Academic journal article The William and Mary Bill of Rights Journal

Prison Privatization and the Development of a "Good Faith" Defense for Private-Party Defendants to 42 U.S.C. § 1983 Actions

Academic journal article The William and Mary Bill of Rights Journal

Prison Privatization and the Development of a "Good Faith" Defense for Private-Party Defendants to 42 U.S.C. § 1983 Actions

Article excerpt


States seeking to cut costs in their budgets frequently turn to privatization as a more economical alternative to directly executing governmental objectives.1 The underlying theory is that private corporations are often able to provide services more efficiently than the government.2 One particular area where states are relying increasingly on public/private cooperation is correctional services.3 Part of this increase in dependence on private prison firms may be the result of an explosion in prison populations, and the resultant overcrowding of state prison facilities.4 There has been a particularly sharp rise in the degree to which states contract prison management to private companies over the past decade and a half.5 As a result, private prison management has become a formidable industry.6

One reason states may choose privatization of correctional facilities over other available alternatives is that "private corrections concerns offer states an attractive cost savings of ten to twenty percent over state-run prisons."7 Regardless of why states are investing substantially more money in prison privatization, this trend in increased private control over correctional functions has caused the emergence of two important legal questions: 1) will private parties involved in the provision of correctional services be subject to liability for deprivations of constitutional rights under 42 U.S.C. § 1983,8 and if so, 2) what defenses will be available to private prison official defendants as compared to their governmental counterparts? The first of these questions has been answered clearly in the affirmative.9 The second question, however, has yet to be fully resolved.

In Richardson v. McKnight,10 the Supreme Court held that private prison officials are not entitled to the protection of qualified immunity when faced with the potential for § 1983 liability despite the fact that public prison officials would be entitled to this immunity.11 The holding in Richardson, however, left open the possibility that private prison officials may be able to assert a "good faith" defense.12 It is this denial of qualified immunity to private prison officials in § 1983 actions that makes the question of a good faith defense for those officials working in the private sector such an important issue. If the trend of prison privatization continues, it is essential that the position of private prison officials within the scheme of § 1983 litigation be clearly defined.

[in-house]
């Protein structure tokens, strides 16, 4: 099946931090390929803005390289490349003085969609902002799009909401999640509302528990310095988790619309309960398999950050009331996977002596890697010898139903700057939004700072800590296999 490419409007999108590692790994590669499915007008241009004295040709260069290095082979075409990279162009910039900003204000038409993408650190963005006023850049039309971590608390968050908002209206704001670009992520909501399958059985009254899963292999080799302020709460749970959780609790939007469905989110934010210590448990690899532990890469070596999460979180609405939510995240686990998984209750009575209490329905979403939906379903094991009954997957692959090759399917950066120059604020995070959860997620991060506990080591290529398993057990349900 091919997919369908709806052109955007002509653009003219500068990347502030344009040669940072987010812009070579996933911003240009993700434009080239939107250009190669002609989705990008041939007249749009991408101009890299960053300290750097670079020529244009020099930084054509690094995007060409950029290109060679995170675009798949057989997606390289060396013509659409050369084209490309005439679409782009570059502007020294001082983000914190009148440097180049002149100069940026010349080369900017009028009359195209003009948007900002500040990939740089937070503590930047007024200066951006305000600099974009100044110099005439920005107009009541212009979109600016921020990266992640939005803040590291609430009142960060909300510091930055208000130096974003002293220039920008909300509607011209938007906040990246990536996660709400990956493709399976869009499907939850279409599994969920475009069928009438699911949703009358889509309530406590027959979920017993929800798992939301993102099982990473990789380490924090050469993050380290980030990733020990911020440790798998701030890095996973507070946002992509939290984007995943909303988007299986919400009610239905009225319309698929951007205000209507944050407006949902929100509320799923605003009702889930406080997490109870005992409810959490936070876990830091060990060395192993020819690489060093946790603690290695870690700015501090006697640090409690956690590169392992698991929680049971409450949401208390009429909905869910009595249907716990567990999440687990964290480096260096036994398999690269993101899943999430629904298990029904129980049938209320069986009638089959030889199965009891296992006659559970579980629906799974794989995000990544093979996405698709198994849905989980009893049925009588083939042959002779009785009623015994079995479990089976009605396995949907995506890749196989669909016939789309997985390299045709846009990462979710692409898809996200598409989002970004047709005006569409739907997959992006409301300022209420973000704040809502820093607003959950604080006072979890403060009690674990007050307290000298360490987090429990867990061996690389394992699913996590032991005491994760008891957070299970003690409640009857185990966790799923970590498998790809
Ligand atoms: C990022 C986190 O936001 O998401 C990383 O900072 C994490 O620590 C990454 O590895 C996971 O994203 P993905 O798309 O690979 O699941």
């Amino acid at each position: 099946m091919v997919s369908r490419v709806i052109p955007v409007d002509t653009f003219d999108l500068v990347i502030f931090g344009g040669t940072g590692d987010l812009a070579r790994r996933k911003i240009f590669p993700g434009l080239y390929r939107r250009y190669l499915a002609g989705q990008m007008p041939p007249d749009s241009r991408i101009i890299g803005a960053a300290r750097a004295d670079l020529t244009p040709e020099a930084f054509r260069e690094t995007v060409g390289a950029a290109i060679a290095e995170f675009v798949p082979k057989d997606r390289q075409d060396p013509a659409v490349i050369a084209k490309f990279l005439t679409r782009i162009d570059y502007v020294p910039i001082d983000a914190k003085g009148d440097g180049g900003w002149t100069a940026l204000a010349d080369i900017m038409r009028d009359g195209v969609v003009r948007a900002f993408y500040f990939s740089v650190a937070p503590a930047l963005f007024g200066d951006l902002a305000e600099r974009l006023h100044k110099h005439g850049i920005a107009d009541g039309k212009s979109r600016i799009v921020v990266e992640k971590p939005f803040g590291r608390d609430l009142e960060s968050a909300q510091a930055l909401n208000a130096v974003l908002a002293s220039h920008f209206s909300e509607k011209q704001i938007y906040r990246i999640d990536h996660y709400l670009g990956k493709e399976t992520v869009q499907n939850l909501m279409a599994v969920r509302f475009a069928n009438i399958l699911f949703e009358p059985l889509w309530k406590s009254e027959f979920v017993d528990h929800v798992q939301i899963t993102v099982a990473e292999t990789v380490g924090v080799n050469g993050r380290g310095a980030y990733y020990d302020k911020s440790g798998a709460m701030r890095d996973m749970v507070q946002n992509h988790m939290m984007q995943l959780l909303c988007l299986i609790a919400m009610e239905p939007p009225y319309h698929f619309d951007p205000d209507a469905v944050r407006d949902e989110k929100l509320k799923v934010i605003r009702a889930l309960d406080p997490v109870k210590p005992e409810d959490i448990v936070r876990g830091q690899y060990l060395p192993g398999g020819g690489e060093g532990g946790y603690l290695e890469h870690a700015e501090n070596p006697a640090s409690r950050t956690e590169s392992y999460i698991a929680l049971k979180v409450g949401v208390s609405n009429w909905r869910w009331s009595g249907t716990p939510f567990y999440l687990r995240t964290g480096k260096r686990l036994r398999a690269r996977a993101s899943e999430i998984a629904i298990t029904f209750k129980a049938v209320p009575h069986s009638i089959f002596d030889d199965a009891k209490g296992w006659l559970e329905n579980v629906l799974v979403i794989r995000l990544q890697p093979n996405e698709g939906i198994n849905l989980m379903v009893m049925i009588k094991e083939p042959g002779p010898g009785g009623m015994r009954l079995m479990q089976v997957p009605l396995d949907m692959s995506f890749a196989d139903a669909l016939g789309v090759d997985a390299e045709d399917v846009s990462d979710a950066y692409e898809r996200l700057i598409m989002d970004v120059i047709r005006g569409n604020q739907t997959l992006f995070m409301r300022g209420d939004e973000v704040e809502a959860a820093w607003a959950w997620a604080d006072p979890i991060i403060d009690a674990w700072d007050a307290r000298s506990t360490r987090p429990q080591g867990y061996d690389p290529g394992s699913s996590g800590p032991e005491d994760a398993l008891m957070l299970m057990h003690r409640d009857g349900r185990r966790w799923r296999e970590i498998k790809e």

This Note explores the need for and implications of formal recognition by the Supreme Court of the existence of a good faith defense for private prison official defendants in § 1983 actions. This Note also explores the possible contours of such a defense and provides a comparison between this defense and the qualified immunity from suit enjoyed by public prison officials. This Note concludes with recommendations for how the Court might define a good faith defense, and thus clarify a significant question in modern § 1983 jurisprudence.

Before addressing the possibilities for a good faith defense, this Note presents a description and analysis of § 1983 jurisprudence, particularly with respect to prison privatization, from both a historical and modern perspective. This discussion frames the proper context for an evaluation of the possibilities the concept of a good faith defense presents. After establishing a foundation in the prison privatization trend as it relates to § 1983 jurisprudence, an exploration of the need for, implications of, and possible contours of a good faith defense follows.


Before discussing the affirmative defenses available to public and private prison official defendants, it is necessary to discuss the development of the liability such defenses are designed to circumvent. In 1871, Congress enacted what would ultimately be codified as 42 U. …

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